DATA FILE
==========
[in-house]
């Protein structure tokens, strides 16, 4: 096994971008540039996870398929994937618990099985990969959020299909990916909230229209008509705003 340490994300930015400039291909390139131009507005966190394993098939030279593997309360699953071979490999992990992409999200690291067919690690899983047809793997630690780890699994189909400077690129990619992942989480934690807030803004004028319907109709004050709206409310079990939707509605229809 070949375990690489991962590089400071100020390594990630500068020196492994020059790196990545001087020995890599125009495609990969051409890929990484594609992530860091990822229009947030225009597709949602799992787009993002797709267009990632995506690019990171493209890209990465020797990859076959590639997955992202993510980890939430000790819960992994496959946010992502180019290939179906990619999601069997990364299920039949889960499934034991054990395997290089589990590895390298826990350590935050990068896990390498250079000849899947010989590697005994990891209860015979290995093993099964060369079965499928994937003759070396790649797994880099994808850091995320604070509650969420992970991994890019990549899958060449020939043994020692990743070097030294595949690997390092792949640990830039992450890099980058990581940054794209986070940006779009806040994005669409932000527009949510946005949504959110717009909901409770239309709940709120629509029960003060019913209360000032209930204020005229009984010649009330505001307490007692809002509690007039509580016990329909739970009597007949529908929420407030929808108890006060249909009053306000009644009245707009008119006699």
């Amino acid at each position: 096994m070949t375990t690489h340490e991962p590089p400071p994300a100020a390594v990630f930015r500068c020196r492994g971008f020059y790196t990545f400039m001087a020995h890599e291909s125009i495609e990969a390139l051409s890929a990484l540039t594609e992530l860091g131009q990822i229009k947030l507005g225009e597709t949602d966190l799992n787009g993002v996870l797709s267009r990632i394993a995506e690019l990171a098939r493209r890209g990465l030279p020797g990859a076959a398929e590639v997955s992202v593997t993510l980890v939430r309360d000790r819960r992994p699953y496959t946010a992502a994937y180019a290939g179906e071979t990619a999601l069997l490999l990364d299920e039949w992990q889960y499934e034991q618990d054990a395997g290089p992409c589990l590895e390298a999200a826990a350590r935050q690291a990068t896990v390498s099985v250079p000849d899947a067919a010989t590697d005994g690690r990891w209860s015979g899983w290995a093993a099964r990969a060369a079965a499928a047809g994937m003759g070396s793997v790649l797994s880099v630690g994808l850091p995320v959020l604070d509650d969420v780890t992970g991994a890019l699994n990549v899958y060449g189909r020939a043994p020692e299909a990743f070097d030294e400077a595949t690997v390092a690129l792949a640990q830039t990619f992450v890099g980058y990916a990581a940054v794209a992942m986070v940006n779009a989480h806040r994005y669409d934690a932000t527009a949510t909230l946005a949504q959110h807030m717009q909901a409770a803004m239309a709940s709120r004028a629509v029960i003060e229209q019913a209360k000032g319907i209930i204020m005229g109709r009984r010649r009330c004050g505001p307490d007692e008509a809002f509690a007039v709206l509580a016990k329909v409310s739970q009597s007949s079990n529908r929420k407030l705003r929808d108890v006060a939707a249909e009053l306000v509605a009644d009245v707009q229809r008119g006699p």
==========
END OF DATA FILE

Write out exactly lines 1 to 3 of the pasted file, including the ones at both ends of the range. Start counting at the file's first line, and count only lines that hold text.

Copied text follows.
[in-house]
């Protein structure tokens, strides 16, 4: 096994971008540039996870398929994937618990099985990969959020299909990916909230229209008509705003 340490994300930015400039291909390139131009507005966190394993098939030279593997309360699953071979490999992990992409999200690291067919690690899983047809793997630690780890699994189909400077690129990619992942989480934690807030803004004028319907109709004050709206409310079990939707509605229809 070949375990690489991962590089400071100020390594990630500068020196492994020059790196990545001087020995890599125009495609990969051409890929990484594609992530860091990822229009947030225009597709949602799992787009993002797709267009990632995506690019990171493209890209990465020797990859076959590639997955992202993510980890939430000790819960992994496959946010992502180019290939179906990619999601069997990364299920039949889960499934034991054990395997290089589990590895390298826990350590935050990068896990390498250079000849899947010989590697005994990891209860015979290995093993099964060369079965499928994937003759070396790649797994880099994808850091995320604070509650969420992970991994890019990549899958060449020939043994020692990743070097030294595949690997390092792949640990830039992450890099980058990581940054794209986070940006779009806040994005669409932000527009949510946005949504959110717009909901409770239309709940709120629509029960003060019913209360000032209930204020005229009984010649009330505001307490007692809002509690007039509580016990329909739970009597007949529908929420407030929808108890006060249909009053306000009644009245707009008119006699």
């Amino acid at each position: 096994m070949t375990t690489h340490e991962p590089p400071p994300a100020a390594v990630f930015r500068c020196r492994g971008f020059y790196t990545f400039m001087a020995h890599e291909s125009i495609e990969a390139l051409s890929a990484l540039t594609e992530l860091g131009q990822i229009k947030l507005g225009e597709t949602d966190l799992n787009g993002v996870l797709s267009r990632i394993a995506e690019l990171a098939r493209r890209g990465l030279p020797g990859a076959a398929e590639v997955s992202v593997t993510l980890v939430r309360d000790r819960r992994p699953y496959t946010a992502a994937y180019a290939g179906e071979t990619a999601l069997l490999l990364d299920e039949w992990q889960y499934e034991q618990d054990a395997g290089p992409c589990l590895e390298a999200a826990a350590r935050q690291a990068t896990v390498s099985v250079p000849d899947a067919a010989t590697d005994g690690r990891w209860s015979g899983w290995a093993a099964r990969a060369a079965a499928a047809g994937m003759g070396s793997v790649l797994s880099v630690g994808l850091p995320v959020l604070d509650d969420v780890t992970g991994a890019l699994n990549v899958y060449g189909r020939a043994p020692e299909a990743f070097d030294e400077a595949t690997v390092a690129l792949a640990q830039t990619f992450v890099g980058y990916a990581a940054v794209a992942m986070v940006n779009a989480h806040r994005y669409d934690a932000t527009a949510t909230l946005a949504q959110h807030m717009q909901a409770a803004m239309a709940s709120r004028a629509v029960i003060e229209q019913a209360k000032g319907i209930i204020m005229g109709r009984r010649r009330c004050g505001p307490d007692e008509a809002f509690a007039v709206l509580a016990k329909v409310s739970q009597s007949s079990n529908r929420k407030l705003r929808d108890v006060a939707a249909e009053l306000v509605a009644d009245v707009q229809r008119g006699p």